Edgar Degas: The Late Work
Edited by Martin Schwander. Text by Carol Armstrong, Jonas Beyer, Richard Kendall, Martin Schwander, Mareike Wolf-Scheel.
While Edgar Degas has long been considered one of the major pioneers of modern art, exhibitions of his work remain a surprisingly rare occurrence, and the enduring popularity of the “beautiful” paintings of his Impressionist phase can obscure the overall complexity of his oeuvre. But Degas experimented with various media—drawing and printing techniques, pastel, photography, sculpture—throughout his life, and, after putting Impressionism behind him in 1880, he reached the undoubted culmination of his art in his daring and unique late work. In the artworks he created between 1890 and 1912, the delicate, detailed painting of his mature period gives way to an unbridled pleasure in technical experimentation and an obsessive creativity that increasingly liberates the means of depiction from any straightforward representational function. As if in a dreamlike state, Degas conflates past and present, things seen and remembered, to create his renowned depictions of dancers and female nudes, jockeys and racehorses, landscapes and portraits. Edgar Degas: The Late Work is the first publication to present a comprehensive overview of the technical diversity and wide range of themes in Degas’ oeuvre, and is published to coincide with an exhibition at the Fondation Beyeler in Riehen/Basel.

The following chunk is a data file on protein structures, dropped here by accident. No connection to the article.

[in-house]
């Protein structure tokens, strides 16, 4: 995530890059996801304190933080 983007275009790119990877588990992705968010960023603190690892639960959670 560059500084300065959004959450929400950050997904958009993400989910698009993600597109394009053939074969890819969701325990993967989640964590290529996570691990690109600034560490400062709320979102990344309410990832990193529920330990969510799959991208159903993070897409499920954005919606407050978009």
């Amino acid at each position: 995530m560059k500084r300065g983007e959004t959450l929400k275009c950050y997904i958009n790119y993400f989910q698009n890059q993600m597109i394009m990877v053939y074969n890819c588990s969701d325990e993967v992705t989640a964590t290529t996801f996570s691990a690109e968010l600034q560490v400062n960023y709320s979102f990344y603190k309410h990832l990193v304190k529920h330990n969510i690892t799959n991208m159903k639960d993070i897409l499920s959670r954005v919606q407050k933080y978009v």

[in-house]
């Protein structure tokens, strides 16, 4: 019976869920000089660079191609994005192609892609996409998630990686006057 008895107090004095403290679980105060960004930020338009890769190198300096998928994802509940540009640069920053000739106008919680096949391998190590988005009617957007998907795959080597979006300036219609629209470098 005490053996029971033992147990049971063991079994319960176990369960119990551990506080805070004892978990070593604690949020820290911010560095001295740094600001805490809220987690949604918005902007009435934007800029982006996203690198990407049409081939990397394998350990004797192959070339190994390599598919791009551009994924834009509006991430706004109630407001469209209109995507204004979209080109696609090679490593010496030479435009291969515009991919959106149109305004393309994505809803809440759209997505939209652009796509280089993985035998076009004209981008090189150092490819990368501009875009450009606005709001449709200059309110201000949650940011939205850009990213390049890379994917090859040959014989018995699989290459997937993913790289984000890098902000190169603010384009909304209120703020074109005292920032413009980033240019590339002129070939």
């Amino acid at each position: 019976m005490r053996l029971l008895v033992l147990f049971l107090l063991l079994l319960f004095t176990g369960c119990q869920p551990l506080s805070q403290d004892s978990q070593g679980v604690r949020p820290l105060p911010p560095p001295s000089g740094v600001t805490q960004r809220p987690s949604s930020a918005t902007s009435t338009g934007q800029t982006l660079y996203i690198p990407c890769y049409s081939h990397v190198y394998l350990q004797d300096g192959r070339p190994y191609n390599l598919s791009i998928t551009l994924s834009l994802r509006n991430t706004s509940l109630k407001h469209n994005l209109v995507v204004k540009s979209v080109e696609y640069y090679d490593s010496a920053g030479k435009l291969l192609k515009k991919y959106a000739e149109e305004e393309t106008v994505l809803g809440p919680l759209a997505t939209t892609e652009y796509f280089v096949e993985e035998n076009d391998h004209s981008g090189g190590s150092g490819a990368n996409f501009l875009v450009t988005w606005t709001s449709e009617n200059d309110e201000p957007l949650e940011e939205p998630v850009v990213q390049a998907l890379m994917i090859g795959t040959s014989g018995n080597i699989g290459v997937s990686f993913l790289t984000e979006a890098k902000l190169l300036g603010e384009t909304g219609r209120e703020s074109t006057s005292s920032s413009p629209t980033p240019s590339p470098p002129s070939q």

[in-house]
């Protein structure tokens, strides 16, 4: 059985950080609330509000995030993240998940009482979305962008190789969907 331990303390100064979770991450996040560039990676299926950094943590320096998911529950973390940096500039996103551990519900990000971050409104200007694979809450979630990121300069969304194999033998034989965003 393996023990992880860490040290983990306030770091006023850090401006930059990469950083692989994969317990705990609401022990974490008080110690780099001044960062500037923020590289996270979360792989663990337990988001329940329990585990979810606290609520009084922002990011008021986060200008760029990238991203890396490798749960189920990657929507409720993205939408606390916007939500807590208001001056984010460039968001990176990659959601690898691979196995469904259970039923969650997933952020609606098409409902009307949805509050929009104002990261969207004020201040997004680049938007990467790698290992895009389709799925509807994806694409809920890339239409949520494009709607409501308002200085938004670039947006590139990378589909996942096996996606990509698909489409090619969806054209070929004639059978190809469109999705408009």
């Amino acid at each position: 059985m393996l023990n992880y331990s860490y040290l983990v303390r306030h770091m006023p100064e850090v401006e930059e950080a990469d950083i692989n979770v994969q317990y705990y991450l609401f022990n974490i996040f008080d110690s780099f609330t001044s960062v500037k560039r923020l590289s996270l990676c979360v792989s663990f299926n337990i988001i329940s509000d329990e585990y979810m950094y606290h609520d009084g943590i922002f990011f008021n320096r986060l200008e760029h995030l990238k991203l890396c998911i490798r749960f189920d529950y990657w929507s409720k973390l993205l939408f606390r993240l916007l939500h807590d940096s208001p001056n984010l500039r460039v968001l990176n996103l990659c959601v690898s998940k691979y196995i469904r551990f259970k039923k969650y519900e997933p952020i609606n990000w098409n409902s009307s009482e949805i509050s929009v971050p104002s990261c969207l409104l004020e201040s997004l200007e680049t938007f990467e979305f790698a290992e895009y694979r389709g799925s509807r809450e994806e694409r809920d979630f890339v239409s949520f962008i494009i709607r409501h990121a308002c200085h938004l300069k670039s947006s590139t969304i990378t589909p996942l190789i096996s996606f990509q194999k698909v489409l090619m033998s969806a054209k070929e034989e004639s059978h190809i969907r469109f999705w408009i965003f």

A founder of the French Impressionist movement, Edgar Degas (1834–1917) began to paint early in life, possessing a studio by the age of 18, and working primarily in history painting up until 1864, when he met Manet (while both were copying the same Velázquez portrait in the Louvre, according to legend). In 1872 he lived in New Orleans, producing several portraits of his extended family there. By the 1880s, his works commanded sufficient prices to permit him to collect works by many of his contemporaries, as well as older masters such as El Greco, Ingres and Delacroix.